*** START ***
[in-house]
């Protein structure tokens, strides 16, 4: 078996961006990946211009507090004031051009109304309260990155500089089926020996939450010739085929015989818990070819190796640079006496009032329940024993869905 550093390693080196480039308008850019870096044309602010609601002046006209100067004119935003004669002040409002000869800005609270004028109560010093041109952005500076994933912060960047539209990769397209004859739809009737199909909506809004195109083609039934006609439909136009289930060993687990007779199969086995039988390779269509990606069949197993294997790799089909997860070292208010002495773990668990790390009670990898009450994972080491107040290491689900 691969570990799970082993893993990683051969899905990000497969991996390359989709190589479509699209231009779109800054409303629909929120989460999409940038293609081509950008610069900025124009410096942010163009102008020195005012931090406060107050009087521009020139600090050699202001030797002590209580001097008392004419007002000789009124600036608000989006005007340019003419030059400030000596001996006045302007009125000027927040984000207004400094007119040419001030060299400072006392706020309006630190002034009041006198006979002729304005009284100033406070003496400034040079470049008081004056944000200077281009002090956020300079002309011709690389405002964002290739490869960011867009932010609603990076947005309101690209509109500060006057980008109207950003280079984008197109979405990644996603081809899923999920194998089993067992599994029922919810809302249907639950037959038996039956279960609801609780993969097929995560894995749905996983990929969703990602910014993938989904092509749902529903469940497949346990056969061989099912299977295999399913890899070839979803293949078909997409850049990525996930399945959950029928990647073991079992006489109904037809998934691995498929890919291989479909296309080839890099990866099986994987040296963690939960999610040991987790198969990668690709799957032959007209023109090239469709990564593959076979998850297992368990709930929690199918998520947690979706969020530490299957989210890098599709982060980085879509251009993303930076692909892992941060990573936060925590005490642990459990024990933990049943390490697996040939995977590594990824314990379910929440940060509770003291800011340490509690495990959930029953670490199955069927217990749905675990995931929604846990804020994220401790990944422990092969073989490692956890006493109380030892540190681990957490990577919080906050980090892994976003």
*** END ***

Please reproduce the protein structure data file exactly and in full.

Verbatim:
[in-house]
């Protein structure tokens, strides 16, 4: 078996961006990946211009507090004031051009109304309260990155500089089926020996939450010739085929015989818990070819190796640079006496009032329940024993869905 550093390693080196480039308008850019870096044309602010609601002046006209100067004119935003004669002040409002000869800005609270004028109560010093041109952005500076994933912060960047539209990769397209004859739809009737199909909506809004195109083609039934006609439909136009289930060993687990007779199969086995039988390779269509990606069949197993294997790799089909997860070292208010002495773990668990790390009670990898009450994972080491107040290491689900 691969570990799970082993893993990683051969899905990000497969991996390359989709190589479509699209231009779109800054409303629909929120989460999409940038293609081509950008610069900025124009410096942010163009102008020195005012931090406060107050009087521009020139600090050699202001030797002590209580001097008392004419007002000789009124600036608000989006005007340019003419030059400030000596001996006045302007009125000027927040984000207004400094007119040419001030060299400072006392706020309006630190002034009041006198006979002729304005009284100033406070003496400034040079470049008081004056944000200077281009002090956020300079002309011709690389405002964002290739490869960011867009932010609603990076947005309101690209509109500060006057980008109207950003280079984008197109979405990644996603081809899923999920194998089993067992599994029922919810809302249907639950037959038996039956279960609801609780993969097929995560894995749905996983990929969703990602910014993938989904092509749902529903469940497949346990056969061989099912299977295999399913890899070839979803293949078909997409850049990525996930399945959950029928990647073991079992006489109904037809998934691995498929890919291989479909296309080839890099990866099986994987040296963690939960999610040991987790198969990668690709799957032959007209023109090239469709990564593959076979998850297992368990709930929690199918998520947690979706969020530490299957989210890098599709982060980085879509251009993303930076692909892992941060990573936060925590005490642990459990024990933990049943390490697996040939995977590594990824314990379910929440940060509770003291800011340490509690495990959930029953670490199955069927217990749905675990995931929604846990804020994220401790990944422990092969073989490692956890006493109380030892540190681990957490990577919080906050980090892994976003």